We live in a world where social media blows up in praise of a young child for having the mind to wear a hot dog costume on dress like a princess day. Where the individuality and uniqueness of our kids is encouraged, shared publicly and praised often. At the same time we worry daily about our kids fitting in, being victims of bullying or even just simply if they have friends at school. This must be a really confusing message to our kids. We verbally coach them to express their unique style and personality while subconsciously we are coaching them to fit in.
This irony hit me when I myself recently posted on social media a sweet photo I was able to grab of my daughter strutting (oh yes, strutting) across our drive way in a dress, girlie head band and knee high boys Spiderman tube socks. She rocked those socks like.a.boss. The socks stayed on while at home but I noticed that later when we prepared to run errands she changed into different socks. Socks that might I dare say were “normal” for a girl to wear. When I realized what happened I couldn’t help but feel tremendously sad. Sad that at only four years of age she is already self-programed to adjust her physical appearance to social norms and not wear her Spiderman socks, which personally I thought were awesome, even to just run errands. I couldn’t stop thinking about this and the conflict in messaging to our kids between being your own person and the societal expectation to fit in.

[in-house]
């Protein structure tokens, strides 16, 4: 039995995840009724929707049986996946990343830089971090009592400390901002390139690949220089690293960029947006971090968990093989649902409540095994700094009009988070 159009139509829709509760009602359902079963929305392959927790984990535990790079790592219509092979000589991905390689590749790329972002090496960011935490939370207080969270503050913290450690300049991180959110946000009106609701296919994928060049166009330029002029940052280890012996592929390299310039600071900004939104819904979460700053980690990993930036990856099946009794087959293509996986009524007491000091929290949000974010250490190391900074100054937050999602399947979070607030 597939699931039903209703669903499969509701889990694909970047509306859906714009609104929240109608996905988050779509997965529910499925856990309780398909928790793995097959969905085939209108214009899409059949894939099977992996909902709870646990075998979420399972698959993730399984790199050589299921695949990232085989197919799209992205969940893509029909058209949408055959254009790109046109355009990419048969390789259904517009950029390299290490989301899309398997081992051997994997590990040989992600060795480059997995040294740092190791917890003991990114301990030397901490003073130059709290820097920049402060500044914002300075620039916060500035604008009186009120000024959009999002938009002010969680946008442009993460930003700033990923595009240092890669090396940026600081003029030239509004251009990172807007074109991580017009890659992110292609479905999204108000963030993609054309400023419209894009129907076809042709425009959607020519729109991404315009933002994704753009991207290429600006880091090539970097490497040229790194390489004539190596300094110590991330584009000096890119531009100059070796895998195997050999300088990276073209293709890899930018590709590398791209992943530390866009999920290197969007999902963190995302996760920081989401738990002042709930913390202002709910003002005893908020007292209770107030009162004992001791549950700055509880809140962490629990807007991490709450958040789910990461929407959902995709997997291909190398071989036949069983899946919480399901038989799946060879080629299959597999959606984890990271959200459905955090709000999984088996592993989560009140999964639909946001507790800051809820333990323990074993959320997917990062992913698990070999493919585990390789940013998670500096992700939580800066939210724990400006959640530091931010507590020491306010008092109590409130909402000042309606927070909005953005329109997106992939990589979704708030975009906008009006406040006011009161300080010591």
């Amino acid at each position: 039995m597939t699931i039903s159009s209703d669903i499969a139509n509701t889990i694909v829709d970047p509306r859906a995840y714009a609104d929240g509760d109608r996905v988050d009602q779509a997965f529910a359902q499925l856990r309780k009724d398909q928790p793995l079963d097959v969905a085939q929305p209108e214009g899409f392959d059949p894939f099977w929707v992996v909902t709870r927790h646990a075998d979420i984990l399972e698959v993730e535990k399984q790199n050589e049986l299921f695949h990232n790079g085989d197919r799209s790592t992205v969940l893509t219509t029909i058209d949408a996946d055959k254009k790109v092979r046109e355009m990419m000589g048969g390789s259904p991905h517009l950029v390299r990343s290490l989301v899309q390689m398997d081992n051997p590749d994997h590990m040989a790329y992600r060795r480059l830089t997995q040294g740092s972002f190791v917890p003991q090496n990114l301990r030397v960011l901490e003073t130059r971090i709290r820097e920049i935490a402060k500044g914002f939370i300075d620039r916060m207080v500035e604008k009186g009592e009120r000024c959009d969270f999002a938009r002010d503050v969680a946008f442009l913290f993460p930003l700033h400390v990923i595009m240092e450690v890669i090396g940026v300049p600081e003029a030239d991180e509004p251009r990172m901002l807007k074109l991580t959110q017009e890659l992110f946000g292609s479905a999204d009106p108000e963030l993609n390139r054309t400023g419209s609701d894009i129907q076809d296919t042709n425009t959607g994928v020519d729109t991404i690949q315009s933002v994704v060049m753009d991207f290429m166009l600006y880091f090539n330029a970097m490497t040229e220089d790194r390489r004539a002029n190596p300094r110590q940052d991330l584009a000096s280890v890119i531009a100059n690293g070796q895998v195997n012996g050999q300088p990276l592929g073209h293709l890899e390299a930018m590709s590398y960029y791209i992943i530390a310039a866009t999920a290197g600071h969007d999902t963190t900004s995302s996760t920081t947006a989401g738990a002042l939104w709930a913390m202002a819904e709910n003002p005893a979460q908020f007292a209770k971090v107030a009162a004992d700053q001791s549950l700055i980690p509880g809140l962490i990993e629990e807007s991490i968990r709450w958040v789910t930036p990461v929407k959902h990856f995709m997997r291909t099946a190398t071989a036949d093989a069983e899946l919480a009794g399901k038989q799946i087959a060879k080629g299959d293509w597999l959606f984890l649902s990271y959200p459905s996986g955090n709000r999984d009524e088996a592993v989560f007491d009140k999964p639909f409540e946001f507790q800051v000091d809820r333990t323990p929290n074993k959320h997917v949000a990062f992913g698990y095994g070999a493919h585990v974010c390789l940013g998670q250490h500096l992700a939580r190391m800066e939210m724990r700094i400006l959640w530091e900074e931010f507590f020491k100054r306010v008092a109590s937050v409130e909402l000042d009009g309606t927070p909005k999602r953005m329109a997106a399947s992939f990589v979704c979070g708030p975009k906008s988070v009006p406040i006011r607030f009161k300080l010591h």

Days later, while hanging around a swimming pool talking with other moms I realized that to varying degrees we all have similar swim attire, flip flops and even sunglasses. Heck, we even have similar hair styles and jewelry. Notably, there were no Spiderman tube socks or even any sort of adult equivalent in sight. Now I don’t believe for a second that in this great group of women there aren’t several that have uniqueness all their own that are simply not reflected in their outward attire. For whatever reason, myself included, we default to daily attire that looks just like our peers. This unofficial uniformity is the reality that our kids are living regardless of what we verbally encourage them to do. We say hot dog costume they see princess dresses. Like all aspects of parenting modeling the values we want our kids to embody is so much more important than the words we say. Our kids, heaven help them, follow our lead in all that we do even all the way down to our sock choices. Which is why I say, those of us that love the idea of a child brave enough to be in that hot dog costume on princess day need to remember to rock our own Spiderman socks like.a.boss too.